Topics: Waste Paper, Drinking Cups, Environmental Aspects, Recycling, Waste, Paper Containers, Coffeehouses


Fresh celebrates the farmers, thinkers and business people across America who are re-inventing our food system. Each has witnessed the rapid transformation of our agriculture into an industrial model, and confronted the consequences: food contamination, environmental pollution, depletion of natural resources, and morbid obesity. Forging healthier, sustainable alternatives, they offer a practical vision for a future of our food and our planet.
Topics: Citizen Participation, Farmers, Environmental Ethics, Sustainable Agriculture, Family Farms, Organic Farming

Future of Food

The Future of Food distills the complex technology and consumer issues surrounding major changes in the food system today, genetically engineered foods, patenting, and the corporatization of food, into terms the average person can understand. It empowers consumers to realize the consequences of their food choices on our future.
Topics: Genetically Modified Foods, Agricultural Biotechnology, Economics of Agriculture, Environmental Aspects, Agriculture and Politics, Agriculture and State, Government Policy, Organic Farming, Sustainable Agriculture

Garbage: The Revolution Starts at Home

Concerned for the future of his new baby boy Sebastian, writer and director Andrew Nisker takes an average urban family, the McDonalds, and asks them to keep every scrap of garbage that they create for three months. He then takes them on a journey to find out where it all goes and what it's doing to the world. From organic waste to the stuff they flush down the potty, the air pollution they create when transporting the kids around, to using lights at Christmas, the McDonalds discover that for every action there is a reaction that affects them and the entire planet.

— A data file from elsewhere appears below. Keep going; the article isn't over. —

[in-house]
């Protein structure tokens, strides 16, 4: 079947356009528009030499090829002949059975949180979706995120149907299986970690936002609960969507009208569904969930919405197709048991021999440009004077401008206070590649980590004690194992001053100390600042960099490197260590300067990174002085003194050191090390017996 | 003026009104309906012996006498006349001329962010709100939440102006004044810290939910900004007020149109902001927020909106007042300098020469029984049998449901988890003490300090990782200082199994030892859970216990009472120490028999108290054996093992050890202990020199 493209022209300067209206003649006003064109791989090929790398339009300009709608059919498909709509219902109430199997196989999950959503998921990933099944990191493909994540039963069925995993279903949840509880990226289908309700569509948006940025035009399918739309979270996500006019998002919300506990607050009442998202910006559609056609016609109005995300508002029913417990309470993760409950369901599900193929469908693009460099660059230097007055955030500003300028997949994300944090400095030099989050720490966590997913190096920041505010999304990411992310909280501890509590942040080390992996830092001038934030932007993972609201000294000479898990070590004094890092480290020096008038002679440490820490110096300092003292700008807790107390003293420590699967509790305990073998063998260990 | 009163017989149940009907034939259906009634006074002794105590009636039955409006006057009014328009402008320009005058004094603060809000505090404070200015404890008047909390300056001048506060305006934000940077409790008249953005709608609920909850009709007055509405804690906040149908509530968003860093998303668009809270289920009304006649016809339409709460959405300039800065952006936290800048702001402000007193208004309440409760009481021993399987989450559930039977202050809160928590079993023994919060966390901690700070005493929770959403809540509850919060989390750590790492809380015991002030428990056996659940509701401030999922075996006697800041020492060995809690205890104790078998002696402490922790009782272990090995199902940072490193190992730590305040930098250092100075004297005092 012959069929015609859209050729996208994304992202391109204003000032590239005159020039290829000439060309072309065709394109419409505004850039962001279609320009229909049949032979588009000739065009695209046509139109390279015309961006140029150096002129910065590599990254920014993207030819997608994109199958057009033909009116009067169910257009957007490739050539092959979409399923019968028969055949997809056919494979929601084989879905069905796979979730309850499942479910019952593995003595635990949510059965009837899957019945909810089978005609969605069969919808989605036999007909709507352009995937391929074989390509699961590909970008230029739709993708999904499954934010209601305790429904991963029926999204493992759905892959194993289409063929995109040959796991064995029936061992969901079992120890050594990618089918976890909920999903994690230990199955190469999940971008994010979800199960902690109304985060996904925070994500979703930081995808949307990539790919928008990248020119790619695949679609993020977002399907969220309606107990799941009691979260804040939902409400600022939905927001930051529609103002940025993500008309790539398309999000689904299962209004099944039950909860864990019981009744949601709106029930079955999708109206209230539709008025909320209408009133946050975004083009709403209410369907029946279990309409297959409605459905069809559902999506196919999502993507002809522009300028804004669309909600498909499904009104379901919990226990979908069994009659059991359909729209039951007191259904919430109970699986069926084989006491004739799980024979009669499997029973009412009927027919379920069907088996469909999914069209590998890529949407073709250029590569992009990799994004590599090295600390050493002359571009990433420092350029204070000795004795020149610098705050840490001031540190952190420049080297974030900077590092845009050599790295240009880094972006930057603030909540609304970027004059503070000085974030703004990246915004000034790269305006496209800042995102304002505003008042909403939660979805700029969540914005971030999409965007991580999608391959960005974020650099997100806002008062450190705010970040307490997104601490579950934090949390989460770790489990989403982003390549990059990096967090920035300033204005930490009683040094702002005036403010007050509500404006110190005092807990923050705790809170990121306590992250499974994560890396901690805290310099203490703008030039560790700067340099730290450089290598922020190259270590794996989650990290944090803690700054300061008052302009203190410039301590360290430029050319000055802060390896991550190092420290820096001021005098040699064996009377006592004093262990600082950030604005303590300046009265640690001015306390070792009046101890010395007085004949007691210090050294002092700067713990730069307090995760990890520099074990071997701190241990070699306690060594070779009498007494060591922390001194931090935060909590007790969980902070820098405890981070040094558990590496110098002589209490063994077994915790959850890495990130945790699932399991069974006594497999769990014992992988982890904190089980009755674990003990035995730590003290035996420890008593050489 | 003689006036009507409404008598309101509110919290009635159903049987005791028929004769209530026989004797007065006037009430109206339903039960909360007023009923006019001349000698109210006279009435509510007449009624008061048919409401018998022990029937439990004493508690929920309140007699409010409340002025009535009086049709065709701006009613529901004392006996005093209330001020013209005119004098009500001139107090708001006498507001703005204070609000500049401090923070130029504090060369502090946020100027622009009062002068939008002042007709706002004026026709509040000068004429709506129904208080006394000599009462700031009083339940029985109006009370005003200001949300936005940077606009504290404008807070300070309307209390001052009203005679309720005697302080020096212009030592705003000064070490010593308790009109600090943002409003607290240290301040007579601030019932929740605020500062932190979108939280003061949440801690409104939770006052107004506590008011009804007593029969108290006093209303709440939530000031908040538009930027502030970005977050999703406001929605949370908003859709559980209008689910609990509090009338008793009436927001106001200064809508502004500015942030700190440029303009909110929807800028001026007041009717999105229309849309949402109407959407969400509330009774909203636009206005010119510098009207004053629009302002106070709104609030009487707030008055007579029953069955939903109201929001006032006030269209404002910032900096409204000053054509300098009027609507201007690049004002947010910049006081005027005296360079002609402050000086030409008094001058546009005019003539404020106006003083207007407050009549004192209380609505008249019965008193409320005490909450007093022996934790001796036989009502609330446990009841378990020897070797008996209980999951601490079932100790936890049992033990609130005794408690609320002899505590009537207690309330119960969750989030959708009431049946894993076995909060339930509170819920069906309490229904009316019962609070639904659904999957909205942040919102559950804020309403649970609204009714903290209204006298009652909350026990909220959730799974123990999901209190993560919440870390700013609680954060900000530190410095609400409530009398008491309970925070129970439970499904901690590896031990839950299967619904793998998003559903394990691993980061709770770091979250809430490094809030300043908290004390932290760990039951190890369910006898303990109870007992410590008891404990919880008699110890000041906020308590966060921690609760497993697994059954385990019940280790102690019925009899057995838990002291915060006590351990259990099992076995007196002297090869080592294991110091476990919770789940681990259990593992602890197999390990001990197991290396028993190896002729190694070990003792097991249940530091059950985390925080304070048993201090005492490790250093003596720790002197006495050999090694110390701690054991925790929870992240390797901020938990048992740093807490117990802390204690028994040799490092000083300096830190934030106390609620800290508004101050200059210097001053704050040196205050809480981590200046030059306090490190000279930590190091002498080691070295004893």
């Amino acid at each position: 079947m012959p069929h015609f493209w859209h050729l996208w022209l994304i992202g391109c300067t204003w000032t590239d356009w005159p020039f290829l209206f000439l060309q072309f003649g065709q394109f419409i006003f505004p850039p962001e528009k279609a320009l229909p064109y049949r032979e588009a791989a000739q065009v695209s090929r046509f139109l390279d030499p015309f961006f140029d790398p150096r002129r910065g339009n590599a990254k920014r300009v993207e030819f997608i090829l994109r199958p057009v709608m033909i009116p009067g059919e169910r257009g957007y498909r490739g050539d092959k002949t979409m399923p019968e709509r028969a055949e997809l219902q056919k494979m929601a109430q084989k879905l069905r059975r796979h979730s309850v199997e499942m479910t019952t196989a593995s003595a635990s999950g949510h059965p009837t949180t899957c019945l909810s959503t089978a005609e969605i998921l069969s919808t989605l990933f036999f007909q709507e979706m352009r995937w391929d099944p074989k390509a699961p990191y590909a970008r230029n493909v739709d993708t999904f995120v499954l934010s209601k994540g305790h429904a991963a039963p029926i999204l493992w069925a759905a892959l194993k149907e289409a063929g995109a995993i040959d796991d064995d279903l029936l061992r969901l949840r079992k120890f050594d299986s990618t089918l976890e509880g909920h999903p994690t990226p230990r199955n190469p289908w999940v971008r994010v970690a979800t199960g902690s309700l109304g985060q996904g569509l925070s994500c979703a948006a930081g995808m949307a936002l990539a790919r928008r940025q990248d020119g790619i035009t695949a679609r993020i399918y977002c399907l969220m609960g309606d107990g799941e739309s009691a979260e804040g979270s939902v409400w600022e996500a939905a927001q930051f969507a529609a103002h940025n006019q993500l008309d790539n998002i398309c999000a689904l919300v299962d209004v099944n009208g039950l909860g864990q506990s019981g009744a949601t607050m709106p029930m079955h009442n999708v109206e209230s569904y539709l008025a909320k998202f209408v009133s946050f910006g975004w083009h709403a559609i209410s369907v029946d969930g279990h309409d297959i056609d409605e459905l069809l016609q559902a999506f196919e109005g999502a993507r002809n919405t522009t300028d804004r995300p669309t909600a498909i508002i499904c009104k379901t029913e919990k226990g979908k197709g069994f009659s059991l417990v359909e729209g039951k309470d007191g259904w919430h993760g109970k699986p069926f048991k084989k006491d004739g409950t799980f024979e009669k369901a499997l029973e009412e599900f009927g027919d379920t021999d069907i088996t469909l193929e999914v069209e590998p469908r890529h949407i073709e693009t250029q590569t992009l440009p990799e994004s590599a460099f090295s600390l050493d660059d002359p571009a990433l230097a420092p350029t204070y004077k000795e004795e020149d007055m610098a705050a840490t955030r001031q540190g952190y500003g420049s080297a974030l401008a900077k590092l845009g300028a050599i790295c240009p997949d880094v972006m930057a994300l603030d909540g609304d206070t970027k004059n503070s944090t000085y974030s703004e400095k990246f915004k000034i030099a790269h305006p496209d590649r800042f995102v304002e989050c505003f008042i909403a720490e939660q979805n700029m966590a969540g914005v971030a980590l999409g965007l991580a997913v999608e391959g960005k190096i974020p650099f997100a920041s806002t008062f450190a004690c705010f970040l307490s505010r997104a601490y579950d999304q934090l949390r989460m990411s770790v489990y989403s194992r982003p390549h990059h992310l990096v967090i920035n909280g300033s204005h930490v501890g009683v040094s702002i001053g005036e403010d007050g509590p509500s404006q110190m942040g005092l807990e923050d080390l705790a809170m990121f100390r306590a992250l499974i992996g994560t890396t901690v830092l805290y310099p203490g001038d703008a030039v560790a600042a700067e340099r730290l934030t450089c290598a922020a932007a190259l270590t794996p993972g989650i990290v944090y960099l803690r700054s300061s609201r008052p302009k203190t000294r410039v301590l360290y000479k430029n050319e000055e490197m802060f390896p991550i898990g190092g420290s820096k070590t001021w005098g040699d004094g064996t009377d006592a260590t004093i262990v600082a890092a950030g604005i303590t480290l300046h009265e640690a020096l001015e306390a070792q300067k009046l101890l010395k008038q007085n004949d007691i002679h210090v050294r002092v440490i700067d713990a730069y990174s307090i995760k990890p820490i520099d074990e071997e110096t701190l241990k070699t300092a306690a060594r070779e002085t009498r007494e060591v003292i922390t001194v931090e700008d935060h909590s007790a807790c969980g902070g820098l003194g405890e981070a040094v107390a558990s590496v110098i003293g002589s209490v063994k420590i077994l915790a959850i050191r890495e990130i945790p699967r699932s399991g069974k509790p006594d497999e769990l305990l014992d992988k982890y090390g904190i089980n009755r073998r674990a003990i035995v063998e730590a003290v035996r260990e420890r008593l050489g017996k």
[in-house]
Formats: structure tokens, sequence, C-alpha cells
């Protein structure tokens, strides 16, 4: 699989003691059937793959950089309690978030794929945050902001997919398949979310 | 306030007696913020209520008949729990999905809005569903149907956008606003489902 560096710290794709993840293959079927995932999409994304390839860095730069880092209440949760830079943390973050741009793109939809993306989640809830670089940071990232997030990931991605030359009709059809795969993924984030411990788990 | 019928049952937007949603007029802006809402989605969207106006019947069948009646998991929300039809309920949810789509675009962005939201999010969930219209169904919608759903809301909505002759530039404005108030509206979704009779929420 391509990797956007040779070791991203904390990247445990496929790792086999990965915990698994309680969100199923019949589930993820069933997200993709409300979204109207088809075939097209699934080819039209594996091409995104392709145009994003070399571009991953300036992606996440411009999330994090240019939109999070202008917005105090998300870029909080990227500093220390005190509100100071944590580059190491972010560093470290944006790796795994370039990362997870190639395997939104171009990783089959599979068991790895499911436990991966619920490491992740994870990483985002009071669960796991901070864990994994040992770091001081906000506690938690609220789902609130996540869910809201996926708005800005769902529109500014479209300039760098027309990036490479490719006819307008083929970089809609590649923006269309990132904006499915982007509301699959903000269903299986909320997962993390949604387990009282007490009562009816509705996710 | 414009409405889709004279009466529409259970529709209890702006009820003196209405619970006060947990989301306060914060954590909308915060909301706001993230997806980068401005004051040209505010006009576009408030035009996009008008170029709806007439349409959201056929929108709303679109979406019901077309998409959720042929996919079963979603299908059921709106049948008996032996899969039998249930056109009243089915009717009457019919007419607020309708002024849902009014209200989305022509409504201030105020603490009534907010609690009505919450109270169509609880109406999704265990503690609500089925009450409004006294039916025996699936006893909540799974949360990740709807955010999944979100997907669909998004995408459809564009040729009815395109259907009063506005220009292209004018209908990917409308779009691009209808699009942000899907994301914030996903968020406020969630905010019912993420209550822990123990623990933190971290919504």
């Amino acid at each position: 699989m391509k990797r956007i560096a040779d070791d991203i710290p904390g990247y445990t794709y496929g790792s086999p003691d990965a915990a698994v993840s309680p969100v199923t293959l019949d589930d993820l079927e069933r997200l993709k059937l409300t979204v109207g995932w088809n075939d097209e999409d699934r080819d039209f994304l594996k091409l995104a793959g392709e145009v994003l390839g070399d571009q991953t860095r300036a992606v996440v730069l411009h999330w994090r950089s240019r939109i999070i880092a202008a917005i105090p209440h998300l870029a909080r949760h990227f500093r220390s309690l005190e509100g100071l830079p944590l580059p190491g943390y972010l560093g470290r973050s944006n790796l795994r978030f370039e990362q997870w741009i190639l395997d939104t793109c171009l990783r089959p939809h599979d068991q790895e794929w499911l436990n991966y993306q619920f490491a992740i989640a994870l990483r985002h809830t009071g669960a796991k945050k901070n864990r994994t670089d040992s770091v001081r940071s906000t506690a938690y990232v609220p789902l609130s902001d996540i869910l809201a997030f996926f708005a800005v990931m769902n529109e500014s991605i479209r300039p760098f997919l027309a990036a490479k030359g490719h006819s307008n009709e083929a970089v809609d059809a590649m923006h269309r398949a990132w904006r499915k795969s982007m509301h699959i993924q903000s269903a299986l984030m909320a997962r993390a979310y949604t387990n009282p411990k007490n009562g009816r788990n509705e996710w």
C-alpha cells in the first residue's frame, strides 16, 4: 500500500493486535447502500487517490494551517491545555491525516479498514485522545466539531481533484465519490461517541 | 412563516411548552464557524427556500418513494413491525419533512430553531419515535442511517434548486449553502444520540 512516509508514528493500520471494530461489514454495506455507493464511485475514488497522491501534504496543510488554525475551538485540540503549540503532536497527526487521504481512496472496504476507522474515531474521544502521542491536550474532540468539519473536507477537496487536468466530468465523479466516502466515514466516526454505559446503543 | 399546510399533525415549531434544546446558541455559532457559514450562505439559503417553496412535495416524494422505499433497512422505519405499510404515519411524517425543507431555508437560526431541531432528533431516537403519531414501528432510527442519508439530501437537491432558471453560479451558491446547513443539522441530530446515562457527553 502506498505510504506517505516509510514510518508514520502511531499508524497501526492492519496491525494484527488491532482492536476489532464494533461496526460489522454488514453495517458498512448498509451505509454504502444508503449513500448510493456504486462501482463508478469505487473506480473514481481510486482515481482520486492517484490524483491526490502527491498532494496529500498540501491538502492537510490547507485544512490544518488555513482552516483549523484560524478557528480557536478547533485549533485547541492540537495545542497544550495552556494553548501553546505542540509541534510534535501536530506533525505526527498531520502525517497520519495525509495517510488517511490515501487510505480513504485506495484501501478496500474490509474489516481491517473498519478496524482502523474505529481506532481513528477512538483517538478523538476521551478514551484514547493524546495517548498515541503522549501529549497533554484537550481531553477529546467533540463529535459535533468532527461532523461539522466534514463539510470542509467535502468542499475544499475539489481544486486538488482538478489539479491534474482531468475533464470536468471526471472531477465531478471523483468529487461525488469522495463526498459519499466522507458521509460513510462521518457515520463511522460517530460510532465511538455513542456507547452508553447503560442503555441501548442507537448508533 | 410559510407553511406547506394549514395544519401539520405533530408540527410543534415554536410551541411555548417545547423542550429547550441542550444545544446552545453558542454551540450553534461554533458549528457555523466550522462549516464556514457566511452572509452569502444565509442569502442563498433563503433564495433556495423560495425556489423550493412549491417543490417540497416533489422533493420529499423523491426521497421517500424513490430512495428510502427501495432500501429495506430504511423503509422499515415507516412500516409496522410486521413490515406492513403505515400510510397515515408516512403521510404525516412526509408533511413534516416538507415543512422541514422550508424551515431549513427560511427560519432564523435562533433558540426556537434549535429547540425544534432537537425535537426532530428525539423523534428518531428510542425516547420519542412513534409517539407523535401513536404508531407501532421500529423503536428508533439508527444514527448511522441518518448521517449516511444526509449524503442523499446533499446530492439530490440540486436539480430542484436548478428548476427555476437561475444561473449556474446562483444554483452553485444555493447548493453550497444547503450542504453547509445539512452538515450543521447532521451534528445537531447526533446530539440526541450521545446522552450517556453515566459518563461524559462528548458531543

Topics: Citizen Participation, Recycling, Waste

Genetic Roulette

Never-before-seen evidence points to genetically engineered foods as a major contributor to rising disease rates in the US population, especially among children. Gastrointestinal disorders, allergies, inflammatory diseases, and infertility are just some of the problems implicated in humans, pets, livestock, and lab animals that eat genetically modified soybeans and corn.